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The University of Edinburgh, founded in 1583, is a renowned centre for teaching and research in Edinburgh, Scotland. It is one of the ancient universities of Scotland and is amongst the largest and most prestigious in the United Kingdom. [1][2] [3][4]


Main article: History of Edinburgh University

The founding of the University is attributed to Bishop Robert Reid of St Magnus Cathedral, Kirkwall, who left the funds on his death in 1558 that ultimately provided the University's endowment. The University was established by a Royal Charter granted by James VI in 1582, becoming the fourth Scottish university at a time when the much more populous and prosperous England had only two.

By the 18th century Edinburgh was a leading centre of the European Enlightenment and became one of the continent's principal universities.

Students at the university are represented by Edinburgh University Students' Association (EUSA), which consists of the Students' Representative Council (SRC), founded in 1884 by Robert Fitzroy Bell, and Edinburgh University Union (EUU) which was founded in 1889.

In 2002 the University was re-organised from its 9 faculties into three ‘Colleges’, and is now comprised of the Colleges of Humanities and Social Sciences (HSS), Science & Engineering (SCE) and Medicine & Vet Medicine (MVM). Within these Colleges are ‘Schools’, which are roughly equivalent to the departments they replaced.


File:University of Edinburgh, Old College.jpg

The 2006 Times Higher Education Supplement [THES] World University Rankings ranked the University of Edinburgh as follows:

  • 6th in the UK
  • 8th in Europe overall
  • 33rd in the world overall
  • 13th in the world for arts and humanities
  • 14th in the world for biomedicine
  • 38th in the world for science

The Academic Ranking of World Universities 2006 [ARWU] ranked the University of Edinburgh as follows:

  • 6th in the UK
  • 11th in Europe
  • 52nd in the world

The Times Good University Guide 2007 has ranked the University of Edinburgh as the eleventh best university in the UK. In 2005, the University was the Sunday Times Scottish University of the Year.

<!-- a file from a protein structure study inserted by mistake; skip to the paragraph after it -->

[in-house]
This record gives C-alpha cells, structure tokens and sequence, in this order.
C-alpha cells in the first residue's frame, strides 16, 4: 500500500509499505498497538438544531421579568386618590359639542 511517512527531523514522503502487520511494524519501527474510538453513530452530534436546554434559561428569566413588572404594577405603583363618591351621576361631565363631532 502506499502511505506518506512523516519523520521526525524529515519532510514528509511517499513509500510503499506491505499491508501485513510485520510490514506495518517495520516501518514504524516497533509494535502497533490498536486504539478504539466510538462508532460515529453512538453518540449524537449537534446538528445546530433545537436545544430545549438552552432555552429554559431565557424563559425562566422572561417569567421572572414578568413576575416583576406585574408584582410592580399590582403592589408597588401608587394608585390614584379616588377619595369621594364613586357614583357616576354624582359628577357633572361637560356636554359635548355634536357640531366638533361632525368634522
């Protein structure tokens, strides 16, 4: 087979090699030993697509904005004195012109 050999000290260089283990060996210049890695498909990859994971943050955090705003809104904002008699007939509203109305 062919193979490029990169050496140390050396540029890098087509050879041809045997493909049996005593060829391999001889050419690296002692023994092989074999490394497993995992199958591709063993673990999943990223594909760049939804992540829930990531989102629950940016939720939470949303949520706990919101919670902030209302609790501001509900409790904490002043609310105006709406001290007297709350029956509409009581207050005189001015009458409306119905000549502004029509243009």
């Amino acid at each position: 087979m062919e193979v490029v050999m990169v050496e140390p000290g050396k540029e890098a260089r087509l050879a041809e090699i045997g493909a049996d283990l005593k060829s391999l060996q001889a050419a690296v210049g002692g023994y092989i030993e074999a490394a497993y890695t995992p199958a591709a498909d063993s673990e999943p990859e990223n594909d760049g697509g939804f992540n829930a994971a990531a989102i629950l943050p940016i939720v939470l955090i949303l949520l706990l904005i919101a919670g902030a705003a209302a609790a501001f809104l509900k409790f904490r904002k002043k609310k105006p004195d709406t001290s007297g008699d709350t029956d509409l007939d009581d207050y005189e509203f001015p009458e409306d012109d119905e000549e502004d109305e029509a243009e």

Newsweek ranked 2006 the University of Edinburgh 11th in Europe and 47th in the World


The university has the third largest financial endowment among UK universities at £183m and the third largest endowment per student, according to the Sutton Trust (2002).


The University of Edinburgh is a member of the Russell Group of large, research-led British universities. It is also the only Scottish university (and the only British university apart from Oxford and Cambridge) to be a member of both the Coimbra Group and the LERU: two associations of leading European universities. The University is a member of Universitas 21, an international association of research-driven universities.

Colleges and SchoolsEdit

File:University of Edinburgh coat of arms.JPG

The College of Humanities & Social ScienceEdit

The College of Medicine & Veterinary MedicineEdit

The College of Science & EngineeringEdit


Queen's University, a Canadian university founded in 1841, was modelled after the University of Edinburgh, and continues to display strong Scottish roots and traditions today.

McGill University, another Canadian university, founded in 1821, has strong Edinburgh roots and links to the University of Edinburgh as McGill's first (and, for several years, its only)faculty, Medicine, was founded by four physicians/surgeons who had trained in Edinburgh.

The University of Pennsylvania, a US Ivy League institution founded in 1740, has long-standing historical links with the University of Edinburgh, including modelling UPenn's School of Medicine after Edinburgh's.